My name is Pat Harney and I am a Scientologist.

With the recent spate of media on the subject of Scientology, I thought it was time for me to give my perspective on my religion.

The media reports I have been reading about Scientology have been speculative at best and just plain insane at their worst. Some of the reports I find personally repulsive and some just make me laugh my head off because they are so out in left field they are outrageously funny!

As an example of what happens when people listen to media about Scientology, let me tell you about an experience I had on July 4th. Three other Scientology staff and myself had just gotten out of the car after parking in a Clearwater garage. We were coming back from a very nice party at the that we spent with about 80 friends, most of whom were not Scientologists. We ate together, danced together, watched the fireworks on the 10th floor terrace and just enjoyed each others’ company. It was so much fun!

Then, as we were walking through the garage, we passed a group of about seven people. I am sure they had just left the . I was smiling to myself, remembering the party when I overheard one of these people say: “Brainwashed cult.”

It was like the sting of a lash. I turned around and looked at this plain looking woman with the hate-filled face who had just uttered those words and I said, “Hey – stop that. Have a happy Independence Day!”

My co-worker was incensed. He went back to the group to talk to them and as he approached, the woman began shaking with fear, waving a cross in front of his face.

“Help me, help me,” she shouted at another passer-by. “It’s a Scientologist.”

My co-worker laughed and responded, “Bad luck lady, he is a Scientologist too.”

Who are we?

Scientologists come from all walks of life. Yes – there are well known ones and of course those are the ones that the media focuses on. And there are those who work for the Church like I do.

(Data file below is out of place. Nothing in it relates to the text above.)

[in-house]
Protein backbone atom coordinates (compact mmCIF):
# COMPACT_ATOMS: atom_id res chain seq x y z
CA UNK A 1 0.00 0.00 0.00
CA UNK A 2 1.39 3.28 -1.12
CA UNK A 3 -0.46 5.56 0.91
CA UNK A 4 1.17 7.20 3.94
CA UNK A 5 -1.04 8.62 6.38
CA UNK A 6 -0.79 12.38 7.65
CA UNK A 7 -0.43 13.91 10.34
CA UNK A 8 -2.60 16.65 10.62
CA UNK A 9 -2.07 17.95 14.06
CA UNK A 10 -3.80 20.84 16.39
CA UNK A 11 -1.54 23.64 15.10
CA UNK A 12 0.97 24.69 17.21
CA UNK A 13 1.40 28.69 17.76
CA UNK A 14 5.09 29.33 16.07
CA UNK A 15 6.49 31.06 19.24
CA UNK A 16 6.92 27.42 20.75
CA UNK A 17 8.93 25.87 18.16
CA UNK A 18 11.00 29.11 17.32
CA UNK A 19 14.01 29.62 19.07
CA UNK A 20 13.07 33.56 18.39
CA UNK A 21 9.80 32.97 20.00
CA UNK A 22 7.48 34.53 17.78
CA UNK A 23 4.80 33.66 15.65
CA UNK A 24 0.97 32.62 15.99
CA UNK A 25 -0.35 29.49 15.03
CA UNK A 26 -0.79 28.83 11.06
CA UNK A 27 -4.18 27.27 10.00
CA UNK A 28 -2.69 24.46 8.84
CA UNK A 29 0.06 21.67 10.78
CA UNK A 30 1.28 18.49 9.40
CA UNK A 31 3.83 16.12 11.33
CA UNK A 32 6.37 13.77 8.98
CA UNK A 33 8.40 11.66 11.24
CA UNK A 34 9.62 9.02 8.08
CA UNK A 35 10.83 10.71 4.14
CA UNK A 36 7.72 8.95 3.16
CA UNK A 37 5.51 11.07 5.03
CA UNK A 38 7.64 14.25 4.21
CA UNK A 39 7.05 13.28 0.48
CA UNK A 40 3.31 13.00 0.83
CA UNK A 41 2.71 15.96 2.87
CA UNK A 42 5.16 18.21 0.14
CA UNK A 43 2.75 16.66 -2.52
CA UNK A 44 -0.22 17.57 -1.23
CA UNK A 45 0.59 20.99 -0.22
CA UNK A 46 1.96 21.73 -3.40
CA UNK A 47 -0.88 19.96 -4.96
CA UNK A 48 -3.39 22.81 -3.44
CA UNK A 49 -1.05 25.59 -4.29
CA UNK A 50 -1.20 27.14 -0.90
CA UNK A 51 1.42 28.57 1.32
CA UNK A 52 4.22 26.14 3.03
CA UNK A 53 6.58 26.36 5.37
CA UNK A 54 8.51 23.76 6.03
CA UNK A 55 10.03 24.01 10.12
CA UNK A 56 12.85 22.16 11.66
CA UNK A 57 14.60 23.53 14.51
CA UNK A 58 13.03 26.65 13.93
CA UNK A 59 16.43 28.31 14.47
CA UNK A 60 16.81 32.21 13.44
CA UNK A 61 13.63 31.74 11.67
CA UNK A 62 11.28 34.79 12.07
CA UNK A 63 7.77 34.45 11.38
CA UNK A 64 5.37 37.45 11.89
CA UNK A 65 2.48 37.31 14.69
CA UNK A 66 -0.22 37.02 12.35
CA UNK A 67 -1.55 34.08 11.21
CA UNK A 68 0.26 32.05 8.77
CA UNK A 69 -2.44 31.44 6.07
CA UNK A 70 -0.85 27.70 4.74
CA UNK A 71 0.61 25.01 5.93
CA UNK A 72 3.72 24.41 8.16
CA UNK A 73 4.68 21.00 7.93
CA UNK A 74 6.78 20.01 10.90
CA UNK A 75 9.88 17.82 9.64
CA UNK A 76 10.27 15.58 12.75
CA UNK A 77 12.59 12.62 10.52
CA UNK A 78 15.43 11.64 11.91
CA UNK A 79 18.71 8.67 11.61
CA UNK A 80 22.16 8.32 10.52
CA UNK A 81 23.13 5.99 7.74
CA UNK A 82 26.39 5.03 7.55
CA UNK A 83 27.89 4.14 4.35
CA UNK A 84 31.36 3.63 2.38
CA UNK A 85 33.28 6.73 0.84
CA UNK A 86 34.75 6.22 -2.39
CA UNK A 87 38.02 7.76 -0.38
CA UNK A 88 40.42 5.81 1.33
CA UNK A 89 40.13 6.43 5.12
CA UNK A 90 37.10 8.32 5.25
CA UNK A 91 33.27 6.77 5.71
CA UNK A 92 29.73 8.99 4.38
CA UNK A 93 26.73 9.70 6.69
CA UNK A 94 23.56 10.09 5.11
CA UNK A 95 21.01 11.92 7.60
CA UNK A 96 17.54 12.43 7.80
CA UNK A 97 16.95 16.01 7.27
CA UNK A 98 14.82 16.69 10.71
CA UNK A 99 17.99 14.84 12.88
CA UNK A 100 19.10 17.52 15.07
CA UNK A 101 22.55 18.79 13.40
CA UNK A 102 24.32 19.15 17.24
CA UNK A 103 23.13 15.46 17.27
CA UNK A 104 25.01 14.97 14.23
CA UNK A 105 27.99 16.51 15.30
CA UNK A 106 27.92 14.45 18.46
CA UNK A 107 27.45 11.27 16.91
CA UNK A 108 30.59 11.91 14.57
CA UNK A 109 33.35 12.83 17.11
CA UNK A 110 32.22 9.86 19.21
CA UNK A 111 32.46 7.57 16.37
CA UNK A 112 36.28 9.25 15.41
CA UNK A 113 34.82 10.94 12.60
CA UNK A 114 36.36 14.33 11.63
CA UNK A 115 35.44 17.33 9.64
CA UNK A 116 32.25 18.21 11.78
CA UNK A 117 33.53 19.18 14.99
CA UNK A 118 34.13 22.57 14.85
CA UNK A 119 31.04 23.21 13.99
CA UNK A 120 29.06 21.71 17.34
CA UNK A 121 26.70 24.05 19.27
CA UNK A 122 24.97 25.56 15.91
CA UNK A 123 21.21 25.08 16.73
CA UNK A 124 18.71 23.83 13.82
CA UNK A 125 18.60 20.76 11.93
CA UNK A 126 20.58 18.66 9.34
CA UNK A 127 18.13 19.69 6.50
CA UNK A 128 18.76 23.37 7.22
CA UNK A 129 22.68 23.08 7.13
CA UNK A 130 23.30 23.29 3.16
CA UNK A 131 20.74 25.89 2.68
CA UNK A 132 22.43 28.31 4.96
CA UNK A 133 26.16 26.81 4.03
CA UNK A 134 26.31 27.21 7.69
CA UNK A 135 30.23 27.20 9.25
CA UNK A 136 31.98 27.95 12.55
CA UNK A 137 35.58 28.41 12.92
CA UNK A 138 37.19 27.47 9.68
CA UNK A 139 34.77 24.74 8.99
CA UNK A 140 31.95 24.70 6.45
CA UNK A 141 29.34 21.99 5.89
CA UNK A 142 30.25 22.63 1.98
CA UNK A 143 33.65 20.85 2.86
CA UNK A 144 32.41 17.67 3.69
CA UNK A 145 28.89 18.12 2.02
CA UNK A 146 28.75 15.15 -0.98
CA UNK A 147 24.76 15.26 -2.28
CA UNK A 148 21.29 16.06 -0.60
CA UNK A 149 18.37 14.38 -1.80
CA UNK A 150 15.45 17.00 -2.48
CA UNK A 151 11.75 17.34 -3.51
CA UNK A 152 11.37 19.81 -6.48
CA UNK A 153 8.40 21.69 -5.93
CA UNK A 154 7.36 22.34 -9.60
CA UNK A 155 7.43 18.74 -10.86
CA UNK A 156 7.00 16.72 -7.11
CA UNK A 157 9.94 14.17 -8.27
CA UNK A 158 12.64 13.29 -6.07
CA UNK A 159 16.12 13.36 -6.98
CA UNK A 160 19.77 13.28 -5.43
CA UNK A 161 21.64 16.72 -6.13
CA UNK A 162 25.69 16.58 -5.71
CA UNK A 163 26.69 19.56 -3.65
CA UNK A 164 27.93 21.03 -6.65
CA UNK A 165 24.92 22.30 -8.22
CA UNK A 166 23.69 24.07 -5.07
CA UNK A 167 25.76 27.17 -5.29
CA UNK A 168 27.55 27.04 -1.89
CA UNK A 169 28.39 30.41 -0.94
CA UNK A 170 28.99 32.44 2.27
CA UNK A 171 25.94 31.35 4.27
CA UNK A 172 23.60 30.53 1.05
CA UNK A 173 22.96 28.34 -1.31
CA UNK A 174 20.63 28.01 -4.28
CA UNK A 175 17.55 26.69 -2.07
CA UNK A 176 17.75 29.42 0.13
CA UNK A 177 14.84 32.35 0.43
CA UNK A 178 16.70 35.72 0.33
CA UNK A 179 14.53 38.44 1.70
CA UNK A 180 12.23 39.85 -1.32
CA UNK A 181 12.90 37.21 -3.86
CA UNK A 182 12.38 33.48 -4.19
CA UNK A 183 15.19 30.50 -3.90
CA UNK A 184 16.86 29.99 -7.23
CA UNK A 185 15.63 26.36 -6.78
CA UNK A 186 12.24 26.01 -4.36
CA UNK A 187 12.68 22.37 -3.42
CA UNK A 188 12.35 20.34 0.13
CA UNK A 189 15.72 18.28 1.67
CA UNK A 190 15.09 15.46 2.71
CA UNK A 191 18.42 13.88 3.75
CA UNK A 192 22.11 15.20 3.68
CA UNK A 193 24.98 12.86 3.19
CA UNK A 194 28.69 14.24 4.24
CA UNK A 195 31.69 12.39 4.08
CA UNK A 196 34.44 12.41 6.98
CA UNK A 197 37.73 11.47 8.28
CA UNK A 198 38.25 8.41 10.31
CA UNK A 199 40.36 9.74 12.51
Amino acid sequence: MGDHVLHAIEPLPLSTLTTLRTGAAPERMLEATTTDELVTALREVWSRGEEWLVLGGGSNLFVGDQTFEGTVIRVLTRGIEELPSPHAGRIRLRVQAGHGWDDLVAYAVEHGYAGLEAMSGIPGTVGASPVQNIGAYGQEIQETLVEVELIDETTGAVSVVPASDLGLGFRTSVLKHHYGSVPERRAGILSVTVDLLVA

But the vast majority of Scientologists are just regular folks. Thousands of these regular folk live and work in the Tampa Bay area because they moved here to attend their advanced spiritual retreat in Clearwater and study this religious philosophy that was founded by L. Ron Hubbard.

When they are not attending services at the Church in Clearwater (called Flag) or at the Ybor Square Church in Tampa or any of the two missions in the Clearwater area, they are taking care of their children and families in their own homes, attending public or private schools, driving cabs, teaching school, working in their own businesses or any of the myriad things that regular folks do.

As for the Church itself – staff here in Clearwater take care of the parishioners who come to the area for advanced Scientology services – some 10,000 annually by our records.

In addition, we organize functions for the community. For example, in the past year, we hosted 15 events for non-profit and community groups at the Fort Harrison. As a result more than 3,700 people who were not Scientologists met and socialized with Scientologists in the Church’s historic downtown Clearwater building. About half of these people had never been in the Fort Harrison before and about 500 of them were either officials or heads of non-profit and community organizations.

Every single Tampa Bay area non-Scientologist who has come to these events has been positive about their experiences. We like them. They like us. No need to prosletyze. We just share in the fun.

The events included a couple of awards banquets, a brunch for the Christmas season, ballet presentations, a Fourth of July party, and a celebration for the Centennial of Pinellas County.

Several of the events were fundraisers for the community, raising close to $50,000 for non-profit and community groups such as Shriner’s Hospital for Children, The Children’s Home, , and The Martin Luther King Jr. Neighborhood Coalition.

In my next blogs, I will answer some common questions about the Scientology religion itself.